The City’s economy worth ten times UK average

The City of London continues to be the economic powerhouse of the UK and is stretching its lead as the nation’s strongest economy, according to top 15 firm UHY Hacker Young.

Despite expectations that the City’s economy would shrink following the banking crisis, it has in fact grown at double the speed of the national average.

Since 2008 the City’s growth rate has been 24% in Gross Value Added (GVA), compared with the national average of 12%. GVA is a measure of an area’s contribution to the nation’s economy based on the value of the goods and services it produces per capita. The City’s GVA per head is £292,855, while the national average is £25,601, making the City’s economy worth ten times the UK average. The City has the highest GVA in the country and the other regions in the top 5 are all in central London.

Further to its core financial services, the City has transformed itself into a hub of ecommerce and fintech services, according to UHY Hacker Young.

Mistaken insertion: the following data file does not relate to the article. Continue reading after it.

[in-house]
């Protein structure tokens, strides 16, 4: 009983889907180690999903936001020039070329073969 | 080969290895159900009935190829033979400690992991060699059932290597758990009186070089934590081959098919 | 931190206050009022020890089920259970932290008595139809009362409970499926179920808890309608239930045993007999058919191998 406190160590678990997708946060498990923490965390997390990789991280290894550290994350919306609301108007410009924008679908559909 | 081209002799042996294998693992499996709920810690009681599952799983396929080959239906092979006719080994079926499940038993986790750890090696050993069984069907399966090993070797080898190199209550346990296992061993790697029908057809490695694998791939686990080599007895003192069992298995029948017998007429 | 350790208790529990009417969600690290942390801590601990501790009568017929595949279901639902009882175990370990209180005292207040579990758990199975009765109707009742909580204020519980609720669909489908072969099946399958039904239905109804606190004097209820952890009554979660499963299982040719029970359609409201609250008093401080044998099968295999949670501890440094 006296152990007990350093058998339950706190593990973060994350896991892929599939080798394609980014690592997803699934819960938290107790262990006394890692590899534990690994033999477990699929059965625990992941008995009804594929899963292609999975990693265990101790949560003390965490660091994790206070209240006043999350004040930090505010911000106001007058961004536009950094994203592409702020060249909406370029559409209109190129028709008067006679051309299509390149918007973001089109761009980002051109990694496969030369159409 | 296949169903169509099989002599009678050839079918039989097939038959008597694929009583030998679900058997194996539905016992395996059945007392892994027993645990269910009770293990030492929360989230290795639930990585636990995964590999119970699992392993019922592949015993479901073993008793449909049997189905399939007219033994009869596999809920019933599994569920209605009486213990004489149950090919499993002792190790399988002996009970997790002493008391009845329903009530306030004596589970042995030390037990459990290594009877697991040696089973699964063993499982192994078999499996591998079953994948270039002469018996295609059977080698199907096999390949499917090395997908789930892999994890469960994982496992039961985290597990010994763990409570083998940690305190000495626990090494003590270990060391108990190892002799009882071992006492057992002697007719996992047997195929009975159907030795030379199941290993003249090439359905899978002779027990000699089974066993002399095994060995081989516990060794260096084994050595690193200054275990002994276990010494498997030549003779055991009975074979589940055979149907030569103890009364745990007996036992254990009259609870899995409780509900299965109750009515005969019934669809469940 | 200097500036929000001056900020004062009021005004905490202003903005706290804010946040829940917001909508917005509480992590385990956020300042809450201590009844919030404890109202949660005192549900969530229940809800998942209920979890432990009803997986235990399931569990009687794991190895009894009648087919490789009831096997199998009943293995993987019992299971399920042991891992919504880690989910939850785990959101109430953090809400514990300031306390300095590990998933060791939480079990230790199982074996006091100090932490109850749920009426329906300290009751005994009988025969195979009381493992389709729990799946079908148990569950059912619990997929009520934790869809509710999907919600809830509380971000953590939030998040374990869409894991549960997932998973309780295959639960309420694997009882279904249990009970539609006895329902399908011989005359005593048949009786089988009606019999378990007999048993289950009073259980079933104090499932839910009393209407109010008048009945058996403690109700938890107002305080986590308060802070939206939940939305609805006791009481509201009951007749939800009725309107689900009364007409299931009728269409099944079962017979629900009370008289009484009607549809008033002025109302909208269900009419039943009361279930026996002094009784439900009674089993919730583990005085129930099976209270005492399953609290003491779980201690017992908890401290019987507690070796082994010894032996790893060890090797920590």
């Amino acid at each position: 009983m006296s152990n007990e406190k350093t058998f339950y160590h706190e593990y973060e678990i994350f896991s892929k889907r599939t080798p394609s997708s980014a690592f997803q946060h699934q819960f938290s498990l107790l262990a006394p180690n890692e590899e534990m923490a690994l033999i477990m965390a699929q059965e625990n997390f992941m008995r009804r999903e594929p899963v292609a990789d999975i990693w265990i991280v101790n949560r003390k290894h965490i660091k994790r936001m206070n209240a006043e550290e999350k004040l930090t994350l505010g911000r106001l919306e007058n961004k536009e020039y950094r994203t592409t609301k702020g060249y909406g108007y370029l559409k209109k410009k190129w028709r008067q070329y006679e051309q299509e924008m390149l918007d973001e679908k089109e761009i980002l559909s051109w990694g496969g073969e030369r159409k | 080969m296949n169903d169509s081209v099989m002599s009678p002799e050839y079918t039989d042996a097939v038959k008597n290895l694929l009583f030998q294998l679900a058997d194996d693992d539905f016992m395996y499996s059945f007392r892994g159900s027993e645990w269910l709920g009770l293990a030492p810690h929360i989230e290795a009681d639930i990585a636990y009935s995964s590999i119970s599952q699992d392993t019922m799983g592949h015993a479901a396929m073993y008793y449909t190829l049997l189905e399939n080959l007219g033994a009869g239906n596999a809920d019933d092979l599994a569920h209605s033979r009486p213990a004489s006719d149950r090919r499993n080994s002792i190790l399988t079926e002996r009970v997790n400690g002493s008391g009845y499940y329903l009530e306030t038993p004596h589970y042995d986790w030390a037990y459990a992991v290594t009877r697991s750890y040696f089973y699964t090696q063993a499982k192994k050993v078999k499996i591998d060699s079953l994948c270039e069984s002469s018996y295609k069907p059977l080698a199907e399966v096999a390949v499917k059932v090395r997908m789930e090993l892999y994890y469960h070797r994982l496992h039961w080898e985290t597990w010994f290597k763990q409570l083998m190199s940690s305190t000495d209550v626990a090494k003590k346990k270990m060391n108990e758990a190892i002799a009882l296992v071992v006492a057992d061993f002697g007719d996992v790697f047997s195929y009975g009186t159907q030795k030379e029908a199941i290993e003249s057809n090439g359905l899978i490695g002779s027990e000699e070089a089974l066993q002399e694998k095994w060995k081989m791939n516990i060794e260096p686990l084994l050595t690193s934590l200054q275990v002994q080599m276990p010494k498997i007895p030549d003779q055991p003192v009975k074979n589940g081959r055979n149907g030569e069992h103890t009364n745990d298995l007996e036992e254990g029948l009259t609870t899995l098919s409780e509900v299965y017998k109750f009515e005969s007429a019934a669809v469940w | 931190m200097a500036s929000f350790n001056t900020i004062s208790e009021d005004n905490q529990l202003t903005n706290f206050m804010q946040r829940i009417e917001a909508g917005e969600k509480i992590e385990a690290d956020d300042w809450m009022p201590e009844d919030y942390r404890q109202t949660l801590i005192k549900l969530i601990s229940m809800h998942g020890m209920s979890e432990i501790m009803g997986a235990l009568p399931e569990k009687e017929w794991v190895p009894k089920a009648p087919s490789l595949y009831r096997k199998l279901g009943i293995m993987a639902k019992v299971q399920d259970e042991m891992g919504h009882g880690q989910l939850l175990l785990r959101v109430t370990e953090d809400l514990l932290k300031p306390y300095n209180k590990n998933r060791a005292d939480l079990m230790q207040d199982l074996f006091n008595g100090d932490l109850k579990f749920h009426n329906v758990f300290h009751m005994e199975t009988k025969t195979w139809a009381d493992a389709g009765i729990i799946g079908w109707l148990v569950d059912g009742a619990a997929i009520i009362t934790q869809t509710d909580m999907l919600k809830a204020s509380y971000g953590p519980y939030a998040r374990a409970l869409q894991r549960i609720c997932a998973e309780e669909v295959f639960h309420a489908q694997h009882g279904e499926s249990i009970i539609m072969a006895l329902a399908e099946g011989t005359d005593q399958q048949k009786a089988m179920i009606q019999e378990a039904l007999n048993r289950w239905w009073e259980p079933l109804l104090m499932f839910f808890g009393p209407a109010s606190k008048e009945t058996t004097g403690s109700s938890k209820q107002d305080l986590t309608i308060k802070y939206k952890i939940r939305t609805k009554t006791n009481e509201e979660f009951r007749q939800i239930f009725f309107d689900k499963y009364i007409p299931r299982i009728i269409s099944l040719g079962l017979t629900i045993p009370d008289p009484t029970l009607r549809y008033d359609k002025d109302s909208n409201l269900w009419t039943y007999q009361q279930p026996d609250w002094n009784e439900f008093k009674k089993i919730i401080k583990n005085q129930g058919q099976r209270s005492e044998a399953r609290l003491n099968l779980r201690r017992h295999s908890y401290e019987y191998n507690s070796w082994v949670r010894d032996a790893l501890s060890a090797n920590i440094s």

Colin Jones, partner at UHY Hacker Young, commented: “Despite the predictions of some would-be Cassandras, the City has actually increased its importance to the UK economy in the wake of the banking crisis.”

“When the crisis was at its height, many predicted a decline in the importance of the City’s economy, but instead it has proven to be resilient and still easily outpaces other major UK cities. Indeed, its growth is still primarily driven by its huge wholesale financial services industry.”

“Along with its traditional strengths in investment banks and professional services firms, the City is now also host to more fintech and non-traditional financial services industries. Over the past decade, London has become a key global hub for fintech companies.”

“The City, along with the rest of central London, continues to generate huge amounts of wealth for the national economy. Not only has the City stayed dominant, but the wider economy of London as a whole continues to go from strength to strength.”

“On the eve of the start of Brexit negotiations the City, ironically, looks healthier than ever. However, it remains to be seen whether Brexit will prove to be the City’s next existential crisis as firms debate whether to relocate offices to other European cities such as Frankfurt and Paris.”

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